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How Max’s Wine Dive Got Started

The Texas-based place—a wine bar with comfort food—starts pouring in Wicker Park this winter.

The interior at the San Antonio outpost of Max’s Wine Dive, set to open in Chicago early next year.   Photo: Courtesy of Lasco Enterprises

Soon after the new year, the space that housed Covo Gyro Market is scheduled to open as a Max’s Wine Dive (1482 N. Milwaukee Ave., no phone yet), an outpost in the Houston-based restaurant’s big move outside of Texas.

The founder, Jerry Lasco, gave this (condensed and edited) account of the chain’s birth and genetic makeup.

I was a pilot for 10 years. I flew my last trip on September 10, 2001, and was furloughed from Continental. I decided it was my opportunity to follow my passions and dreams. I went to culinary school, and then I lost my job, and knew I wasn’t going to fly for several years.

I started a little wine bar with barely any food: the Tasting Room. That was in Houston. We did cheese plates. Two employees: myself and my sister-in-law.

“Max’s was the first additional concept we opened. We wanted to venture into the full restaurant deal. We didn’t want to do fine dining. We wanted a place that was a little more like Europe, where wine doesn’t have as much pretense and obstacles.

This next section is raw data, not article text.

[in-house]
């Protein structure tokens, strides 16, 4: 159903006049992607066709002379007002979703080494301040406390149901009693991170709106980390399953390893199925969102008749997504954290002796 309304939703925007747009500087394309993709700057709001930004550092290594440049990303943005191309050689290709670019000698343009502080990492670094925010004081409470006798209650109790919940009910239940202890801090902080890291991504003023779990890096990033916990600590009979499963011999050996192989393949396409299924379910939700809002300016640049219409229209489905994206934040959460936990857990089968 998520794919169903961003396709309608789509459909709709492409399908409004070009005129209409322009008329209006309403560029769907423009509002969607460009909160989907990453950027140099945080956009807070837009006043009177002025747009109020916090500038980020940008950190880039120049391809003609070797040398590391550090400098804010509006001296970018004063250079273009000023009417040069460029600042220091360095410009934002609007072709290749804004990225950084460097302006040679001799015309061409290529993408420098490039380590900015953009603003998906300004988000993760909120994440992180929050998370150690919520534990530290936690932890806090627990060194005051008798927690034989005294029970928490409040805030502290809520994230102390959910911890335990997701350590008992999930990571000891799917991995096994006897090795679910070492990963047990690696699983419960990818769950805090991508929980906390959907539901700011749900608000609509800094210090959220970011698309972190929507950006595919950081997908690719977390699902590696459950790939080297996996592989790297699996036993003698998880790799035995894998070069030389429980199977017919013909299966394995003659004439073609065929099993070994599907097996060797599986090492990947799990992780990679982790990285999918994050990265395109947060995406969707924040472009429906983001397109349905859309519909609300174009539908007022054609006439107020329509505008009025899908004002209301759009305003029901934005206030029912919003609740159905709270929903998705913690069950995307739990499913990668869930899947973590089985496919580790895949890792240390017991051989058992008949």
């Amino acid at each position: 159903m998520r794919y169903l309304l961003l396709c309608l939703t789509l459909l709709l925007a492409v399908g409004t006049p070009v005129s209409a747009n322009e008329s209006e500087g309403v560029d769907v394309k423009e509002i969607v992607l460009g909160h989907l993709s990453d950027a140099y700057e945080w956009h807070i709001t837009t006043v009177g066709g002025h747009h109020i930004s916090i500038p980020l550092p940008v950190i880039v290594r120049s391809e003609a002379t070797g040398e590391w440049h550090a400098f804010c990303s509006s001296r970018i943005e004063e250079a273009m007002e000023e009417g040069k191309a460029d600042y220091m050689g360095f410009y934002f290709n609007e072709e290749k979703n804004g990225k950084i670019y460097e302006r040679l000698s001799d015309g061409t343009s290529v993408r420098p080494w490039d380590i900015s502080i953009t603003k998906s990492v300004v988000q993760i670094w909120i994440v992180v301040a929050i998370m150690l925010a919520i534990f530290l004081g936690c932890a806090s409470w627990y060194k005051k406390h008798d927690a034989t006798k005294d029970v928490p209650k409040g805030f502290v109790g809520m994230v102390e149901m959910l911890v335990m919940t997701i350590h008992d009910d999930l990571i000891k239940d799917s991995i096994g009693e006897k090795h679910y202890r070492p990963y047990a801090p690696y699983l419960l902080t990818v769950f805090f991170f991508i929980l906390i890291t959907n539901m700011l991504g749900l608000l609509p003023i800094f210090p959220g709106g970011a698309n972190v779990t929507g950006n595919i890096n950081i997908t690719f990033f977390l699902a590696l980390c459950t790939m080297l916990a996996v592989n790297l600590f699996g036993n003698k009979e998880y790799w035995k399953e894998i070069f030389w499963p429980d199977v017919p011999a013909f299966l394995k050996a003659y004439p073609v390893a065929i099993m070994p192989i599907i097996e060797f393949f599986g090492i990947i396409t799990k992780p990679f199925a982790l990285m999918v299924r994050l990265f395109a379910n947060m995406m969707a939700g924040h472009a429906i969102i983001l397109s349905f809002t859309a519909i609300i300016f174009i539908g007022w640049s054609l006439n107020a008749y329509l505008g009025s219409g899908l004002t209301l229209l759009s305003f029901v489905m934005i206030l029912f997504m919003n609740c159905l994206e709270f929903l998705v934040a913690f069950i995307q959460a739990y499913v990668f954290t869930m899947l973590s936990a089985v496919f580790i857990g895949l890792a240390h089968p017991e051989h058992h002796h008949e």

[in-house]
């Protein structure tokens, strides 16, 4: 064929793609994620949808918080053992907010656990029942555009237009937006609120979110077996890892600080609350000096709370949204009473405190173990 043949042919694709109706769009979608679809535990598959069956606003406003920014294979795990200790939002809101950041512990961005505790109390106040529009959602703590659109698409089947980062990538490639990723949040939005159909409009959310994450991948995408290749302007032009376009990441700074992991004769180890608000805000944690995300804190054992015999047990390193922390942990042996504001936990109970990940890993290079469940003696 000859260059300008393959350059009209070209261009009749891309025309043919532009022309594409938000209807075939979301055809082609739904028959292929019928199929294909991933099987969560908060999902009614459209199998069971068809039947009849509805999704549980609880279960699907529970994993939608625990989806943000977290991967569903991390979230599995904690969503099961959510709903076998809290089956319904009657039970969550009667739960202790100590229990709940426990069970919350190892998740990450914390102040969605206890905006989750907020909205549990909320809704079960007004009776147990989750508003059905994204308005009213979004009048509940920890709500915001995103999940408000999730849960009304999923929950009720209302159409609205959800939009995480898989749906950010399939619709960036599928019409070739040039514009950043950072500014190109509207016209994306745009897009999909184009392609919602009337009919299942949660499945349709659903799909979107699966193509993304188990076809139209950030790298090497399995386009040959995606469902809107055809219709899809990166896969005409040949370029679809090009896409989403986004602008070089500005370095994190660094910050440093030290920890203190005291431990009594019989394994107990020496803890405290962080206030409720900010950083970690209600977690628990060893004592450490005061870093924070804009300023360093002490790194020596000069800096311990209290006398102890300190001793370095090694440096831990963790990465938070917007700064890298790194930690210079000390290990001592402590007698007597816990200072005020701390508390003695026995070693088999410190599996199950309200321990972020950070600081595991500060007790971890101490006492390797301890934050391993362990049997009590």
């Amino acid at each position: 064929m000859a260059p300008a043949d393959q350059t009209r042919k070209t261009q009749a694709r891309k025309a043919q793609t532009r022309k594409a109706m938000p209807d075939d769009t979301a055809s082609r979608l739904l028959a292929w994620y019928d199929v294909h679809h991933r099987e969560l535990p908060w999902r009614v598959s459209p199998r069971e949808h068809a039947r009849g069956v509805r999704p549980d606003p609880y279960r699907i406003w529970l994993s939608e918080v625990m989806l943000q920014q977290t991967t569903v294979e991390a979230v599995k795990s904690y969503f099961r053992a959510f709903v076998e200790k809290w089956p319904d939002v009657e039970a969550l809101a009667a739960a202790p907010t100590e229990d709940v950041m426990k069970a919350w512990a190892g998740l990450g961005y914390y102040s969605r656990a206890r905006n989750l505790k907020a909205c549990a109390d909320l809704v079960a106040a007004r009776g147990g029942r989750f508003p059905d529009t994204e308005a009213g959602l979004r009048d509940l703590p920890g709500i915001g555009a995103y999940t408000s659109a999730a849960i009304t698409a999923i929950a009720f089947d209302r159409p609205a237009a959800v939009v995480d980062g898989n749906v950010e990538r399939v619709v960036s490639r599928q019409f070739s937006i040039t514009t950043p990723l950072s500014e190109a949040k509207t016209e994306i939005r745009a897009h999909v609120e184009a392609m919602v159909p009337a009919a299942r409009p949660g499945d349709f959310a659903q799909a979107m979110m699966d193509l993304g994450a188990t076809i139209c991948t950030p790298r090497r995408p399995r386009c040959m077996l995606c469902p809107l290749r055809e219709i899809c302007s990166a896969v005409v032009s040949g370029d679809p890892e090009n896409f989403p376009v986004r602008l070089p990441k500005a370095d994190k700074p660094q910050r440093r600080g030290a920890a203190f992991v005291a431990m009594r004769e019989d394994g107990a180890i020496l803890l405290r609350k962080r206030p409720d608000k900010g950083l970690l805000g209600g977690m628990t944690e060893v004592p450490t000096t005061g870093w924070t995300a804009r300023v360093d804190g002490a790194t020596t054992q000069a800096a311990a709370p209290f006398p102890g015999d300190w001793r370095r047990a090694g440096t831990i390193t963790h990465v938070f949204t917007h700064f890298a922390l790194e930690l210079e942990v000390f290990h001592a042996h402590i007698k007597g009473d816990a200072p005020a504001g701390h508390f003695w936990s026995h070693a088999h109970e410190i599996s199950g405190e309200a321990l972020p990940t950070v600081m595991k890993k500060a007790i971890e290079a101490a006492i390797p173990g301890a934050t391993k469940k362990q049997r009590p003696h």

“We were attracted to the juxtaposition of fried chicken and Champagne. They happen to be a fantastic pairing—Champagne is cold and highly acidic; fried chicken should come out very hot and with plenty of juice and in that juice is some fat. The acidity of the wine cuts through the fat. This pairing goes back to the early 1800s in France. We didn’t invent it.

“Our purpose was to pair wine with regular food—hot dogs with Shiraz from Australia. Just trying to be whimsical. No white tablecloth. Throw in a jukebox that plays Johnny Cash.

“We’ve always hired chefs. They’re chef-driven restaurants. I am not responsible for anything that goes right in that kitchen. We don’t like the chain concept. We don’t have a corporate executive chef.

“On the left side of the menu are the classics. They are at all of the Max’s, and our goal for those is to keep them at a standardized quality. We want that recipe to be standardized.”

In addition to the fried chicken, the classics Lasco mentioned include dishes such as Max ’n Cheese, which combines three cheeses with cavatappi and truffle cream, and Nacho Mama’s Oysters, which tops fried Gulf Coast oysters with aïoli, won ton chips, habanero salsa, and cilantro.

“Dive” to us usually means pretzels and bagged potato chips—guess adding “wine” to it gets you all the way to aïoli.


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